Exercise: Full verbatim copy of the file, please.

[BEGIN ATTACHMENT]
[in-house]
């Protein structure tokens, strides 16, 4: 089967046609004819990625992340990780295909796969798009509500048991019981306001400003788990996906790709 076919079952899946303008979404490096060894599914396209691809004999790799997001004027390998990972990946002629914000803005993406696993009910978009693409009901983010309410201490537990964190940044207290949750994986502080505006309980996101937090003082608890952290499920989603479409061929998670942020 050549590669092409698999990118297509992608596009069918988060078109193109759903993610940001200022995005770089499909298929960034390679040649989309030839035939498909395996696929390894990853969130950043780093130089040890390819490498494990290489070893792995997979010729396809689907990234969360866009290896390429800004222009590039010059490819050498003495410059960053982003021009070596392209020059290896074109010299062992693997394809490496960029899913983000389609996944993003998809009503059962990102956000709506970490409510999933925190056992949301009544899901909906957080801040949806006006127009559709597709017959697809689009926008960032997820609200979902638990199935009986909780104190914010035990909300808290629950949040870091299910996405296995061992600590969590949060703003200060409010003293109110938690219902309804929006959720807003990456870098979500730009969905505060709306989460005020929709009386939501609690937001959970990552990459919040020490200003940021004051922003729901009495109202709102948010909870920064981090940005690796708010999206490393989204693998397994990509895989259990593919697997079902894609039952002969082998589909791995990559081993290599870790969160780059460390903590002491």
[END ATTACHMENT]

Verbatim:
[in-house]
């Protein structure tokens, strides 16, 4: 089967046609004819990625992340990780295909796969798009509500048991019981306001400003788990996906790709 076919079952899946303008979404490096060894599914396209691809004999790799997001004027390998990972990946002629914000803005993406696993009910978009693409009901983010309410201490537990964190940044207290949750994986502080505006309980996101937090003082608890952290499920989603479409061929998670942020 050549590669092409698999990118297509992608596009069918988060078109193109759903993610940001200022995005770089499909298929960034390679040649989309030839035939498909395996696929390894990853969130950043780093130089040890390819490498494990290489070893792995997979010729396809689907990234969360866009290896390429800004222009590039010059490819050498003495410059960053982003021009070596392209020059290896074109010299062992693997394809490496960029899913983000389609996944993003998809009503059962990102956000709506970490409510999933925190056992949301009544899901909906957080801040949806006006127009559709597709017959697809689009926008960032997820609200979902638990199935009986909780104190914010035990909300808290629950949040870091299910996405296995061992600590969590949060703003200060409010003293109110938690219902309804929006959720807003990456870098979500730009969905505060709306989460005020929709009386939501609690937001959970990552990459919040020490200003940021004051922003729901009495109202709102948010909870920064981090940005690796708010999206490393989204693998397994990509895989259990593919697997079902894609039952002969082998589909791995990559081993290599870790969160780059460390903590002491």